Malaysian Indians are the most nationalistic

hindraf-watercannon.jpgA recent opinion poll, funded by The Asia Foundation, of over 1,500 young Malaysian adults aged 18-32 showed sharp differences of views on religion and national identity and the relation between state and religion among the country's three largest ethnic groups - the Malays, Chinese and Indians. The majority of Malays, defined under law as Muslims, identified themselves first as Muslims and secondarily as Malaysians, in stark contrast to the other ethnic groups. In addition, Malays exhibited far greater willingness to involve the government in religious affairs.

About a third of all Malay respondents hoped that Malaysia would become "more Islamic" and supported adoption of Islamic (hudud) statutes for criminal offenses. Less than a third of Malays surveyed supported equal rights for all cultures and religions. The survey found common ground across ethnic boundaries in terms of Malaysian youths' high degree of cynicism toward elected officials, apathy about current affairs and political disengagement. Over 40 percent of respondents would forgo elections in exchange for government-guaranteed peace, stability and economic growth.

The survey's results highlighted the strong sense of Malay/Muslim identity and illustrated the sharp inter-ethnic differences that will continue to work against the emergence in Malaysia of a large multi-ethnic, multi-religious political party.  Post has forwarded the complete survey data to EAP/MTS.

Sixty-one percent of Malays considered themselves Muslim first, with only 28 percent identifying themselves first as Malaysians. The Chinese put ethnicity first (47 percent), followed by nationality (44 percent) and religion (5 percent).  Indians were the most nationalistic, with 75 percent identifying themselves first as Malaysians, followed by their ethnic group (14 percent) and religion (5 percent).

When asked whether they rely upon their religion when making major life decisions, 92 percent of Malays and 85 percent of Indians answered affirmatively, while only 37 percent of Chinese agreed. Only 9 percent of Malays agreed that "it is not wrong for unmarried couples to hold hands in public places," compared with 96 percent of Chinese and 58 percent of Indians.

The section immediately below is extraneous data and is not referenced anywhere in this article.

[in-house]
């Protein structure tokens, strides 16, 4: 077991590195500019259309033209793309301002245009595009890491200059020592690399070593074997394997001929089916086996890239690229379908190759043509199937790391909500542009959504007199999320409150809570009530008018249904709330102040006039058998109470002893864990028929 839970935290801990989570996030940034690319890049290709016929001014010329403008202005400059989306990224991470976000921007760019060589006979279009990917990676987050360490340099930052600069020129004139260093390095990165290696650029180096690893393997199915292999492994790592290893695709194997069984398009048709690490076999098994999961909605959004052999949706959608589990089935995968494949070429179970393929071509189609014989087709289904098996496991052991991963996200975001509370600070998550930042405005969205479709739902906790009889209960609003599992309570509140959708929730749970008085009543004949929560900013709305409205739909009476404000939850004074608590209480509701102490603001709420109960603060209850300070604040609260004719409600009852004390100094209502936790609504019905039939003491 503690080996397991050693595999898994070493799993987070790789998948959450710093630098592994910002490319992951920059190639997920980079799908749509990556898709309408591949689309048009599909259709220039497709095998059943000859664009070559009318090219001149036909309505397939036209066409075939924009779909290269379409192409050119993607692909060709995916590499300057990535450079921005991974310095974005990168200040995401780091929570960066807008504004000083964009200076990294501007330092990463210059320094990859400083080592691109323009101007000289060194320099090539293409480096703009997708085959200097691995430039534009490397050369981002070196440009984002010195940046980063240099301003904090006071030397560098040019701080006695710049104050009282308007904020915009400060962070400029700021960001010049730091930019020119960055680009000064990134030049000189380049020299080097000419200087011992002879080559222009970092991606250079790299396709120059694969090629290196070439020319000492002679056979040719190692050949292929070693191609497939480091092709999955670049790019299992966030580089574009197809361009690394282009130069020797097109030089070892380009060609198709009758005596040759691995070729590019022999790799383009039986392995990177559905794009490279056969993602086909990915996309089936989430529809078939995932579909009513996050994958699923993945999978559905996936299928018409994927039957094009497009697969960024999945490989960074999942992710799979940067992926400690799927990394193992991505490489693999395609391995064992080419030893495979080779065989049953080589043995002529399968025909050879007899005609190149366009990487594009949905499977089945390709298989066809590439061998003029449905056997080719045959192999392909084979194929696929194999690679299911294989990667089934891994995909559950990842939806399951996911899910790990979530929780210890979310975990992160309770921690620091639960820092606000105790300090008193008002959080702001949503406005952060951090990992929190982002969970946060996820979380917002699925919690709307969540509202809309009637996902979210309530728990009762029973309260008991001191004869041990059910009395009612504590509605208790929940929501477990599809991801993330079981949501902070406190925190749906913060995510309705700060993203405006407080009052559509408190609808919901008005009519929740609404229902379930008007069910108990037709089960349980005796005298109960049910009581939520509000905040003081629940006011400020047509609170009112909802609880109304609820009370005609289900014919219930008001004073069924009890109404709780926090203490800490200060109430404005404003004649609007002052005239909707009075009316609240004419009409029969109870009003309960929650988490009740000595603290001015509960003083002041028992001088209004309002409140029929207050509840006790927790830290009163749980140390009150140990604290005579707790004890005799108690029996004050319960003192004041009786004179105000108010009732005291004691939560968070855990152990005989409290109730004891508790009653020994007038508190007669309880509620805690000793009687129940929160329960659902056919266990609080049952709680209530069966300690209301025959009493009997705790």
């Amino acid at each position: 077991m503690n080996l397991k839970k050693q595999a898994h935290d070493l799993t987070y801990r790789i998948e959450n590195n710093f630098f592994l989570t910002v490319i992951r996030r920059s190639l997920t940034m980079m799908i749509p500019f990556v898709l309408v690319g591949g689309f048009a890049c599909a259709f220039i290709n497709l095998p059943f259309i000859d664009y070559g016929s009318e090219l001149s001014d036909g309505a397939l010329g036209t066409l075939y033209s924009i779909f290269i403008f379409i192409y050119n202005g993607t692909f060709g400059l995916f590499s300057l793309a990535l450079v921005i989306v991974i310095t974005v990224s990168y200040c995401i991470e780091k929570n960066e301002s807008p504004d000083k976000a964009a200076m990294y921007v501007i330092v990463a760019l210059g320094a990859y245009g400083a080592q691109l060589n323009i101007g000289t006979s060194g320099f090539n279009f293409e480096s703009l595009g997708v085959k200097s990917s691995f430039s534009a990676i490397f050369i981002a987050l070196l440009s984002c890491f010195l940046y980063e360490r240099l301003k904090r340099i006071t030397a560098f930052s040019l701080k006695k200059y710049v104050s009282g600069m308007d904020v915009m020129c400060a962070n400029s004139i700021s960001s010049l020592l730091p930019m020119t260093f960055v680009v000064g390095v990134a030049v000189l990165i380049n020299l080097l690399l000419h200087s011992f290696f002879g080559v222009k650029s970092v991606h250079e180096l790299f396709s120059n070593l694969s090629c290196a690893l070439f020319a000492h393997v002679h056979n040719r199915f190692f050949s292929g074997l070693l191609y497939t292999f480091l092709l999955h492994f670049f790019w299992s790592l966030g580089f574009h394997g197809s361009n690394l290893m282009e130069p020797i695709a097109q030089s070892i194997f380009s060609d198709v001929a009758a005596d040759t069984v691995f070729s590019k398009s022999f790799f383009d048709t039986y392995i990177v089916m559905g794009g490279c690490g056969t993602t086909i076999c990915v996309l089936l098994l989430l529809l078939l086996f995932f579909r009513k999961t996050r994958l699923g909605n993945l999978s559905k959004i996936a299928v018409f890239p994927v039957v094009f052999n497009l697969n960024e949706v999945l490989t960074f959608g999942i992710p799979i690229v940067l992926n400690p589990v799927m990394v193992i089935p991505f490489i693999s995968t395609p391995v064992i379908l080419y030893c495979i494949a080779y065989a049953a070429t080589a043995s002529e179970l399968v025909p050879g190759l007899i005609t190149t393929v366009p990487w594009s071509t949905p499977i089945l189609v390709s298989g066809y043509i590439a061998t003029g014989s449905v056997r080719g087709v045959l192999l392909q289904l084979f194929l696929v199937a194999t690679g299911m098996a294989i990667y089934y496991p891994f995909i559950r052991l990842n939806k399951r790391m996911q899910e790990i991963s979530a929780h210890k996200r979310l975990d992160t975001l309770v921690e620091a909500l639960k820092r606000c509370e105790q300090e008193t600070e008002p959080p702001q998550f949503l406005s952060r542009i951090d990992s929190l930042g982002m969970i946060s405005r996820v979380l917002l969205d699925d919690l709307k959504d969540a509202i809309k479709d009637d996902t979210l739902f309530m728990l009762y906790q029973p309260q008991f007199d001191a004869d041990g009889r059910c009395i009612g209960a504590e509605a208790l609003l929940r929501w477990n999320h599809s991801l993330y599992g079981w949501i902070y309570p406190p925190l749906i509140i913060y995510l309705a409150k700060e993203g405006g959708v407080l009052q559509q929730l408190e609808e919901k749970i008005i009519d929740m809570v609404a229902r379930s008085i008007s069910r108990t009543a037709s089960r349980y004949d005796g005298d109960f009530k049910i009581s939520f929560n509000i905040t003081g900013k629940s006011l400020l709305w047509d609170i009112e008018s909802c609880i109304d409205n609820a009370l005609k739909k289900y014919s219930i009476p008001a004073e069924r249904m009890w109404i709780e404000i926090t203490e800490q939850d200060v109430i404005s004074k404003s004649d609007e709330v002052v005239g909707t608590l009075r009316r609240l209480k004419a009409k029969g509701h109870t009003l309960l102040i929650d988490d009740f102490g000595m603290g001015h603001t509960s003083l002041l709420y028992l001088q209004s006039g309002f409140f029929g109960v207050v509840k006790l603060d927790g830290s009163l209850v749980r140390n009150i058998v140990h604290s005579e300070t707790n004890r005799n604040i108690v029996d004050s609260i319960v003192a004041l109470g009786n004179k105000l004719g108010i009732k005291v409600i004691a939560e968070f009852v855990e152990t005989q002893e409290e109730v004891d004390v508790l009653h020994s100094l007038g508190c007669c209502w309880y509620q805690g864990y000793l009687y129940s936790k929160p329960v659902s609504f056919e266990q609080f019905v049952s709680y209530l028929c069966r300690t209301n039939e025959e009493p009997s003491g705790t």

With regard to the connection between government and religion, only 3 percent of Malay respondents agreed that "government and religion should be kept separate," compared with 64 percent of Chinese and 47 percent of Indians.

Thirty-four percent of Malays agreed that "government should increase the implementation of Islam by introducing hudud law for Muslims," compared with only 2 percent of Chinese and 0 percent of Indian respondents.  (Note: hudud, or Islamic law encompassing criminal offenses, currently does not apply to any Malaysians; all citizens are subject to a secular criminal law system.)

Thirty percent of Malays hoped Malaysia would become "more Islamic," while that outcome was supported by 0 percent of Chinese and 4 percent of Indians. Only 31 percent of Malays agreed that "all cultures and religions should be given equal rights," compared with 61 percent and 66 percent of Chinese and Indian respondents, respectively.

A majority of Malays (53 percent) stated that they would not accept a woman as prime minister, compared with only 11 percent of Chinese and 6 percent of Indians.

The survey included various questions that attempted to determine the greatest concerns of respondents, as well as their degree of awareness about local and global political affairs. The young adults surveyed were primarily concerned with completing their education, advancing their careers and supporting their families.

According to the Merdeka Center, "only a handful" expressed concern about wider societal issues. In its summary report about its survey, the Merdeka Center concluded that "a majority of youth tend to have a negative, cynical and dismissive view about politics."

The survey indicated that most of Malaysia's young adults remain disengaged from their political environment. When asked how frequently they discuss "government policies and current issues" with friends, family members, schoolmates or colleagues, the most frequent responses were once per week (43 percent), once per month (26 percent), and rarely/never (17 percent).

Respondents placed high value on holding elections, but 41 percent would agree to eliminate elections if the government could guarantee "stability, peace and economic growth."

Malaysia's young adults, like those in many other nations, appear to focus largely on advancing their educations or careers, and pay significant attention to their families and home environment. When asked an open-ended question about how they spend their free time, the young adults listed "stay at home" as their primary response (34 percent), with "shopping complexes" (15 percent), "sports venues/fields" (6 percent), "scenic areas" (6 percent) and "go to town" (6 percent) as the next most popular responses.

Favourite hobbies were reading (24 percent), sports (23 percent), listening to music (9 percent), watching television or movies (8 percent), and fishing (6 percent).  Only 26 percent have visited another country, with nearby Singapore the most common destination by far.  Fifty-three percent of respondents stated they have no access to the Internet, and only 15 percent said they accessed the Internet 6 or more times per week.

Mobile phone penetration was significantly higher, with 86 percent of respondents owning at least one of the devices.

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